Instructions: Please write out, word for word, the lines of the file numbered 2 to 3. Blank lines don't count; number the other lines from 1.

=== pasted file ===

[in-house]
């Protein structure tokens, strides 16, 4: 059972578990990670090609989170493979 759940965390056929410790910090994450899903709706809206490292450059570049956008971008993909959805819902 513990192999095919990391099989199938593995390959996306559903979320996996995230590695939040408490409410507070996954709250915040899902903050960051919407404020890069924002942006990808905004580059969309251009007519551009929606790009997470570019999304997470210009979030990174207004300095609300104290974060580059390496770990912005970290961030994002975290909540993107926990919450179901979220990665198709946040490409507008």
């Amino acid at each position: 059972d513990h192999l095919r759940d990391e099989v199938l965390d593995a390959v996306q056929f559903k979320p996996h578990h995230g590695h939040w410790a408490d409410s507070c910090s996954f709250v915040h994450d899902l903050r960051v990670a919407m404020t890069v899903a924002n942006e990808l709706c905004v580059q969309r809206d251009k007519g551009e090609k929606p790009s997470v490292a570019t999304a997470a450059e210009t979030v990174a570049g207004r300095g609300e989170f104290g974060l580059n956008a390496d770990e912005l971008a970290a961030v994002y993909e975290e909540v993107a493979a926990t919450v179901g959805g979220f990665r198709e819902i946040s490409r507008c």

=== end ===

């Protein structure tokens, strides 16, 4: 059972578990990670090609989170493979 759940965390056929410790910090994450899903709706809206490292450059570049956008971008993909959805819902 513990192999095919990391099989199938593995390959996306559903979320996996995230590695939040408490409410507070996954709250915040899902903050960051919407404020890069924002942006990808905004580059969309251009007519551009929606790009997470570019999304997470210009979030990174207004300095609300104290974060580059390496770990912005970290961030994002975290909540993107926990919450179901979220990665198709946040490409507008």
């Amino acid at each position: 059972d513990h192999l095919r759940d990391e099989v199938l965390d593995a390959v996306q056929f559903k979320p996996h578990h995230g590695h939040w410790a408490d409410s507070c910090s996954f709250v915040h994450d899902l903050r960051v990670a919407m404020t890069v899903a924002n942006e990808l709706c905004v580059q969309r809206d251009k007519g551009e090609k929606p790009s997470v490292a570019t999304a997470a450059e210009t979030v990174a570049g207004r300095g609300e989170f104290g974060l580059n956008a390496d770990e912005l971008a970290a961030v994002y993909e975290e909540v993107a493979a926990t919450v179901g959805g979220f990665r198709e819902i946040s490409r507008c």